Dilaudid IV Push - page 2

by hdreserve 15,500 Views | 19 Comments

Administration as started allowing physicians to order dilaudid IV push (& other opiates) in the Intake area of our Emergency Room. These patients are receiving this in a rapid treatment area with no monitoring/proper... Read More


  1. 0
    Who would be liable?
    The person administering the medication! Doctors and admins can bark orders all they want, but good nursing judgement dictates that you know it is not safe to administer one of the strongest respiratory depressing opiates out there to patients who are not monitored by pulse ox at the very least and one RN with full monitor at best.

    You know in your gut this is not ok!
  2. 0
    That's ridiculous. Not only have they not had their MSE, they're not monitored, med recs haven't been done, and I bet you a billion kazillion they elope with their saline locks intact! No thanks, no matter how much admin thinks it'll improve patient satisfaction! (and we all know that's the real reason!)
  3. 1
    NO WAY would I ever do this. There are several problems here. It seems like an adequate assessment has not been completed,including an allergy history and complete pain assessment. The Joint commission (TJC) their new name, states there must also be an assessment after the administration to detemine effectiveness..are those policies in place...is there a nurse assigned to each of these patients????? How will the patient be monitored for drug hypersensitivity and/or side effects such as respiratory depression??? Is it even feasible to start an IV in a crowed intake area and keep the area clean and free from bodily fluids and exposure of these to other pts....YUCK. It seems to be another way to keep the customer "HAPPY" instead of fixing the problems of our overcrowded and improperly used EDs
    MassED likes this.
  4. 0
    Thanks everyone for your responses. We have our first meeting tomorrow morning & It really helps having the input of so many great nurses with invaluable work expertise.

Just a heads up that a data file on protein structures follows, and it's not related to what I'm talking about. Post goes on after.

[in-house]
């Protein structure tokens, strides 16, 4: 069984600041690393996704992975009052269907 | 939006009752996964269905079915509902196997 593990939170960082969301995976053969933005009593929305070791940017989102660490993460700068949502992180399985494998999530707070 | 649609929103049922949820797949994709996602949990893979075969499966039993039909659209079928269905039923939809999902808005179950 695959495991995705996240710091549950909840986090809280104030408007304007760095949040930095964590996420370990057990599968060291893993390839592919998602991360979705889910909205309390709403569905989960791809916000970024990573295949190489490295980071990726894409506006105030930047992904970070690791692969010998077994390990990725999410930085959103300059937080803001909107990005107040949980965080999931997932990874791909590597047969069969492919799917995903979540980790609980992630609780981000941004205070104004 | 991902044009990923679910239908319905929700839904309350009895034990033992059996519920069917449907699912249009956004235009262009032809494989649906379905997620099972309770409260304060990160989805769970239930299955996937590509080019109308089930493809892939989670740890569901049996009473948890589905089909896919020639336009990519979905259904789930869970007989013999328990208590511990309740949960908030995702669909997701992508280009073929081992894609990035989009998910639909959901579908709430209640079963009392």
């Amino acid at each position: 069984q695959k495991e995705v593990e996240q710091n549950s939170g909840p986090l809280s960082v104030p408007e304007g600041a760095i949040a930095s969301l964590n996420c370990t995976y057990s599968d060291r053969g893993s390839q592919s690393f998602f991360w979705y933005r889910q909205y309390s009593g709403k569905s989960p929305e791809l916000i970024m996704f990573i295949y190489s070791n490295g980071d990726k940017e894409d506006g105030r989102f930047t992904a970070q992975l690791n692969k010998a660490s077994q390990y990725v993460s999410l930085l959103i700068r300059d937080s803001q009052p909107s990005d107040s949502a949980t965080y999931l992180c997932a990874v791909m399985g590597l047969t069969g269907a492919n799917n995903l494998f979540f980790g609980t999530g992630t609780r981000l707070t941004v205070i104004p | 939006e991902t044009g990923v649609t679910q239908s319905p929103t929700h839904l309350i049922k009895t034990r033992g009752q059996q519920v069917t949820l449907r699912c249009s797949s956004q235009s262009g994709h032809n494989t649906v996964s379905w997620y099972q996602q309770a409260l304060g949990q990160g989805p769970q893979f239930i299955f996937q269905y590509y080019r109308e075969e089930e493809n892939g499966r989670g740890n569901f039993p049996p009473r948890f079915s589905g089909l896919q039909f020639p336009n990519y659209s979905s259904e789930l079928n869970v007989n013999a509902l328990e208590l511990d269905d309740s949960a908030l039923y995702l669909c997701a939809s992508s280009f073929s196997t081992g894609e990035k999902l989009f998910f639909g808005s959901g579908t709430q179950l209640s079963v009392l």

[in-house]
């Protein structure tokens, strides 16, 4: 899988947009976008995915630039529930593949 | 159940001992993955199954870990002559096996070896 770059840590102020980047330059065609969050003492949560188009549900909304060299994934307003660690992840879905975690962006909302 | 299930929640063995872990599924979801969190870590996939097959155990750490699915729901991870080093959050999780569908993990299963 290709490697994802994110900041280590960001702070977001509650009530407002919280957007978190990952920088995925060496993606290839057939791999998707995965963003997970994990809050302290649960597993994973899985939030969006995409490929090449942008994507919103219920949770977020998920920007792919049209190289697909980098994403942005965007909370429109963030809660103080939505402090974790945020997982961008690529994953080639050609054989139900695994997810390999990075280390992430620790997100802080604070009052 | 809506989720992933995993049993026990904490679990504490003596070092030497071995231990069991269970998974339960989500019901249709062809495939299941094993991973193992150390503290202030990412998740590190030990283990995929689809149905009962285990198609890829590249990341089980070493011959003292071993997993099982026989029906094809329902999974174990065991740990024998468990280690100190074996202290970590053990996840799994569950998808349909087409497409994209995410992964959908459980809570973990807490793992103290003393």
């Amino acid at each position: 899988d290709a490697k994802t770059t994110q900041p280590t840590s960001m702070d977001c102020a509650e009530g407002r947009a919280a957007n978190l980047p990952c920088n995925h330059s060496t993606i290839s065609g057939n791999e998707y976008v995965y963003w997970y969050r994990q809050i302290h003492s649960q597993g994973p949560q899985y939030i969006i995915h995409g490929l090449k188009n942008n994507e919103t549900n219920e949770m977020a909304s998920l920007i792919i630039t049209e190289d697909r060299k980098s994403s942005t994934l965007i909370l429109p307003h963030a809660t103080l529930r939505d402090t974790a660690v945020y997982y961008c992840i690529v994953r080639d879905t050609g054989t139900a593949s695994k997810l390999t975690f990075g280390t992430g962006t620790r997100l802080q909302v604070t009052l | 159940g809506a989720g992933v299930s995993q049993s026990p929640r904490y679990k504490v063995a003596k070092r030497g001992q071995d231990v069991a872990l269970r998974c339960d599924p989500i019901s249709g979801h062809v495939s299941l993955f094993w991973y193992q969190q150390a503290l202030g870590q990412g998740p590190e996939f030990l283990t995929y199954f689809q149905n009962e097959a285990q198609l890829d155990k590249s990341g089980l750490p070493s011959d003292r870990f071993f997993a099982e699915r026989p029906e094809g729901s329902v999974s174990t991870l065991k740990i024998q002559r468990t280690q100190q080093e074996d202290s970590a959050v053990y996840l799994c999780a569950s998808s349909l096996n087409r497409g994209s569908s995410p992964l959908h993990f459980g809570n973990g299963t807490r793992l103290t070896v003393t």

5. 0
    http://www.fairview.org/static/scope_0803.pdf

    http://www.thedoctors.com/KnowledgeC.../CON_ID_002959

    There should be some worthwhile information in these two links. Respiratory depression is a big thing. I would question giving it to anyone who uses home CPAP. I know of a case of a woman who went to the ER C/O neck pain. They examined her, gave her PO dilaudid and sent her home. She neglected to put on her CPAP and her husband found her dead in the morning.
  6. 0
    Yikes! Which proves the point that Nursing is not to be taken lightly AND admin does not always have our backs! Our practice is completely on us!
  7. 0
    I would probably operate under the personal code of "if I give it, I follow up on it." I don't feel comfortable giving Dilaudid and taking off - especially Dilaudid, I keep an eye on my patient's respiratory status and oxygen sats. I had a patient go south pretty quick after some Dilaudid IV - open tib/fib. Sats went into the 40's FAST even w/ slow administration. I don't think using IV Dilaudid is a good idea in a quick triage area - maybe IM or PO?
  8. 0
    Quote from medic2033
    Also, once the seekers learn about this, they can get their shot, then just get up and leave.
    That's the best reason of all not to give it. No way!!!!! Give a med and have a person take off and drive away. Yikes.
  9. 1
    Quote from iluvivt
    NO WAY would I ever do this. There are several problems here. It seems like an adequate assessment has not been completed,including an allergy history and complete pain assessment. The Joint commission (TJC) their new name, states there must also be an assessment after the administration to detemine effectiveness..are those policies in place...is there a nurse assigned to each of these patients????? How will the patient be monitored for drug hypersensitivity and/or side effects such as respiratory depression??? Is it even feasible to start an IV in a crowed intake area and keep the area clean and free from bodily fluids and exposure of these to other pts....YUCK. It seems to be another way to keep the customer "HAPPY" instead of fixing the problems of our overcrowded and improperly used EDs
    starting IV's prior to a complete evaluation? Unless a person comes in unable to ambulate or intractable back pain, who has the time to do that all in the name of expeditious care at the front end? Please! Providers and hospitals are so eager to please the drug seeking population, why not offer Motrin/Tylenol PO for all at the door?
    Altra likes this.
  10. 0
    Quote from MassED
    That's the best reason of all not to give it. No way!!!!! Give a med and have a person take off and drive away. Yikes.
    I STILL don't know why we are giving out so much Dilaudid! This is a powerful opiate that should really be reserved for end stage pain. Why is every chronic pain pt. on it, and why is it so routinely ordered?


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